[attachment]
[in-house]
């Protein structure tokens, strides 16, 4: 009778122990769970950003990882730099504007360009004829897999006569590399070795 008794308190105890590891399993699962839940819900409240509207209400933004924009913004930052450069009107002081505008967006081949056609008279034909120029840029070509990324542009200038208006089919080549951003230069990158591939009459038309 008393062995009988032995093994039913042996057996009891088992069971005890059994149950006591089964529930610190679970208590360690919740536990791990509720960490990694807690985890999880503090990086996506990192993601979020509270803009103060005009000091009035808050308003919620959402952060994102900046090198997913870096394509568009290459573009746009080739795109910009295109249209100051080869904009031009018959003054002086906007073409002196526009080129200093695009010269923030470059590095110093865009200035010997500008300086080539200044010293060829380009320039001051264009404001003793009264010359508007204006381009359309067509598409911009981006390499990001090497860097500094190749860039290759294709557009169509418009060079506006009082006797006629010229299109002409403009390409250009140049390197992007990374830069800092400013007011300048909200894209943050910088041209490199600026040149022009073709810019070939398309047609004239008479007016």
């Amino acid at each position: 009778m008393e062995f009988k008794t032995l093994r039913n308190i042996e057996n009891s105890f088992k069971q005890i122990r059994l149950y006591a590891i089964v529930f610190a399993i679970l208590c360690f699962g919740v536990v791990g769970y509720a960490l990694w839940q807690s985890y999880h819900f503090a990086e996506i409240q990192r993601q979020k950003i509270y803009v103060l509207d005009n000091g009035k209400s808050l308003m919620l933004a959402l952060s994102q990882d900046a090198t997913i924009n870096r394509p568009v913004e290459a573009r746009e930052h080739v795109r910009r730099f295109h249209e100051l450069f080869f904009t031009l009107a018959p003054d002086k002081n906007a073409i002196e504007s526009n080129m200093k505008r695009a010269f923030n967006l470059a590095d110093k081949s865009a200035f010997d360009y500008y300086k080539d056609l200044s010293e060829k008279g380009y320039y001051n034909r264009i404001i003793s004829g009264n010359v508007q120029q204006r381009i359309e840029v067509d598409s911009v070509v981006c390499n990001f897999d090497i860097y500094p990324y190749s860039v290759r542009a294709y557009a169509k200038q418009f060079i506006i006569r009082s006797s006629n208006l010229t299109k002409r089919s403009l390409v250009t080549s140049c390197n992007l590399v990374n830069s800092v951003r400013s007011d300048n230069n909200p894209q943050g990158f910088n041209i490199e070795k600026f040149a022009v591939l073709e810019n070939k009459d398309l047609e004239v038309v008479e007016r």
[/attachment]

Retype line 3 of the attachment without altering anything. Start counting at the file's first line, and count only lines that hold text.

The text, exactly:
């Amino acid at each position: 009778m008393e062995f009988k008794t032995l093994r039913n308190i042996e057996n009891s105890f088992k069971q005890i122990r059994l149950y006591a590891i089964v529930f610190a399993i679970l208590c360690f699962g919740v536990v791990g769970y509720a960490l990694w839940q807690s985890y999880h819900f503090a990086e996506i409240q990192r993601q979020k950003i509270y803009v103060l509207d005009n000091g009035k209400s808050l308003m919620l933004a959402l952060s994102q990882d900046a090198t997913i924009n870096r394509p568009v913004e290459a573009r746009e930052h080739v795109r910009r730099f295109h249209e100051l450069f080869f904009t031009l009107a018959p003054d002086k002081n906007a073409i002196e504007s526009n080129m200093k505008r695009a010269f923030n967006l470059a590095d110093k081949s865009a200035f010997d360009y500008y300086k080539d056609l200044s010293e060829k008279g380009y320039y001051n034909r264009i404001i003793s004829g009264n010359v508007q120029q204006r381009i359309e840029v067509d598409s911009v070509v981006c390499n990001f897999d090497i860097y500094p990324y190749s860039v290759r542009a294709y557009a169509k200038q418009f060079i506006i006569r009082s006797s006629n208006l010229t299109k002409r089919s403009l390409v250009t080549s140049c390197n992007l590399v990374n830069s800092v951003r400013s007011d300048n230069n909200p894209q943050g990158f910088n041209i490199e070795k600026f040149a022009v591939l073709e810019n070939k009459d398309l047609e004239v038309v008479e007016r």